Copycat 1[credit]

Memory: 1 • Strength: -
Influence: 1

Whenever you pass a piece of ice, you may trash Copycat. If you do, choose another rezzed copy of that piece of ice protecting any server. The run continues as if you had just passed the chosen piece of ice (you are now running from the new position).

The copycat function should be used with extreme caution, or you might end up on the wrong side of cyberspace.
Illustrated by Gong Studios
Decklists with this card

Second Thoughts (st)

#25 • English
Startup Card Pool
Standard Card Pool
Standard Ban List (show history)
  • Updated 2017-04-09

    If a piece of ice is bypassed, Copycat still triggers since the ice is also passed. [Official FAQ]


So first off, I just have to say, I love this card. It is one of the most hackery-feeling cards in the whole game, exploiting a weakness in the corp's ice structure that they probably didn't even realize they had. (Particularly because no one ever seems to remember that this card even exists or what it does - every time it hits the table in a tournament, people ask to read it.)

So first off the basics:

  • It's cheap, both in influence and install cost.
  • It doesn't start its own run - it modifies an existing run, meaning that it plays nicely with event-based runs and what not.
  • It can be installed mid-run (via Self-modifying Code, Clone Chip or even Savoir-faire if you're feeling fancy), meaning you'll often have zero telegraphing - the corp won't know what's coming until you skip past their ice-tower of doom.
  • It doesn't require you to actually BREAK the ice - just pass it. Meaning that it plays nicely with things like Femme Fatal, or trace-ice that you can just pay through.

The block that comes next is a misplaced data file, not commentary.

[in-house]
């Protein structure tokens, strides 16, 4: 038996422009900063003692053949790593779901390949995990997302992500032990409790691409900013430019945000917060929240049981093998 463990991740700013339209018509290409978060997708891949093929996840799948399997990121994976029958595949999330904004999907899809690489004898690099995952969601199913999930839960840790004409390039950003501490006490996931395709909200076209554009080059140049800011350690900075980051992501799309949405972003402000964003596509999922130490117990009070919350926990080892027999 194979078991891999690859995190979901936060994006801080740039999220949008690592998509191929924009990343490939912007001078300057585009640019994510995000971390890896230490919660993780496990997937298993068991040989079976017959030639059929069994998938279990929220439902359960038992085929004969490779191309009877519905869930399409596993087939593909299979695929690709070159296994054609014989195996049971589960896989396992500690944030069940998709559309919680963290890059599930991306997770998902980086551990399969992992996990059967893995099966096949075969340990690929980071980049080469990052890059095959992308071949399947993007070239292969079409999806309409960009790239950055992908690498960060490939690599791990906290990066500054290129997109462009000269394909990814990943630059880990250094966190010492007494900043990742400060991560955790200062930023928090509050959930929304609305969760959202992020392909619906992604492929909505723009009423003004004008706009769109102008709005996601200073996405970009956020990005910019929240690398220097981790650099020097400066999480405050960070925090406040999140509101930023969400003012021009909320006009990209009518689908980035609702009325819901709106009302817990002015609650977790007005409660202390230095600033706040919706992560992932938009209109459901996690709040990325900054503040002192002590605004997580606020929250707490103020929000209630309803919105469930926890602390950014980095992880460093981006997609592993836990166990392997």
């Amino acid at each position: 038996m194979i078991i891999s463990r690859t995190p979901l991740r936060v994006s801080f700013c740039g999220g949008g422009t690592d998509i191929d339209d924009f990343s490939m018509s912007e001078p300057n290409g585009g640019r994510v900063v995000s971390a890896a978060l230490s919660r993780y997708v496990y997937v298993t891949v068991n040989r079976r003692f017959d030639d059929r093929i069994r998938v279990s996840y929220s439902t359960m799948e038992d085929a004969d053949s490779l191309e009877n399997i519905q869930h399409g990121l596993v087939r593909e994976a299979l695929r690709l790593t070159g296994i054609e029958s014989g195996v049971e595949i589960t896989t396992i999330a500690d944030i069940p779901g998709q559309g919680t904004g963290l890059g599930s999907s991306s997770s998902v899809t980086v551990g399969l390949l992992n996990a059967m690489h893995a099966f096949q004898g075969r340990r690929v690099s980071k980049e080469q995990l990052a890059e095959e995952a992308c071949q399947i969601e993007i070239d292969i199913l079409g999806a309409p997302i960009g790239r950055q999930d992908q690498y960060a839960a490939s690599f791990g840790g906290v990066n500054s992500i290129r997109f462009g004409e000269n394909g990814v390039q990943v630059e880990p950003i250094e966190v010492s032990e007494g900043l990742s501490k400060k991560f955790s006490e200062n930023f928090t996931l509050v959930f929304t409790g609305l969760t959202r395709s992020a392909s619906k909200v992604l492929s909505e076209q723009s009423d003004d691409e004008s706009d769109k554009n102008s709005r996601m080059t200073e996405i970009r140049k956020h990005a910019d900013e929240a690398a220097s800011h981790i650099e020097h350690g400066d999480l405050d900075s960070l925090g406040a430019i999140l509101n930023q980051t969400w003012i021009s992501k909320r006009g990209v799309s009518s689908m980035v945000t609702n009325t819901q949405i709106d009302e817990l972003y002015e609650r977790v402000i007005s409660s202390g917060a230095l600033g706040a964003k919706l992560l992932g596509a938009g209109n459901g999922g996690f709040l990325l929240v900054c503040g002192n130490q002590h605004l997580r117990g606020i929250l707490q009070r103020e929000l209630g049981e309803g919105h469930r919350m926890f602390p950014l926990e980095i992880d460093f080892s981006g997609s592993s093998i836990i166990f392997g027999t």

• It has a very useful interaction with Replicating Perfection - you can run on a central, and then use copycat to warp somewhere else. Meaning that you can effectively run on a remote on your first click.
  • It can potentially save you an absurd amount of money, if you can use it to skip multiple ice.
  • It only works with rezzed ice, so how effective it is depends heavily on how much ice you can make the corp rez.

So why isn't it used more? While it has the potential to be really strong, it can seem inconsistent, and difficult to use. No one wants a dead card just because the corp set up their ice wrong.

So how do you actually use it well, and change it from "janky nonsense" into something that you can actually count on?

I'd like to introduce you to my two friends: Escher, and Rielle "Kit" Peddler: Transhuman.

Kit Pedler means that you have early aggression in spades, with her ability to run in near-complete safety, with nothing more than a decoder. And early aggression means that by the time late-game rolls around, you should have forced them to rez the bulk of their ice - at least 2 ice per server.

Escher is where the fun really starts. It's already a great card for Kit - With so much ability to pressure the corp into rezzing ice, she's going to have a lot of information to make informed decisions, when deciding what to put where. And with her ability so dependent on ice position, just swapping the order of ice on a server can make it significantly cheaper for her to get in.

But once you throw copycat into the mix, it gets downright silly. It means that once per game, you can have a power turn where, no matter how much ice they've put on a remote, you can get in, usually for the cost of getting into HQ, plus some change.

When so much of netrunner depends on finding ways to throw off the other player's estimation of your capabilities, it's astonishing to me that this card doesn't see more play. It doesn't fit into every deck, but for the ones where it does, this is a card that wins games.

(Breaker Bay era)
Did u mentioned off the grid? :D —
Is it true that Copycat beats Caprice, even if she is rezzed? —
Yes, Copycat beats Caprice. This is because you never actually pass the last piece of ice protecting the server, you just continue the run as if you had passed that ice; Caprices trigger just never happens! —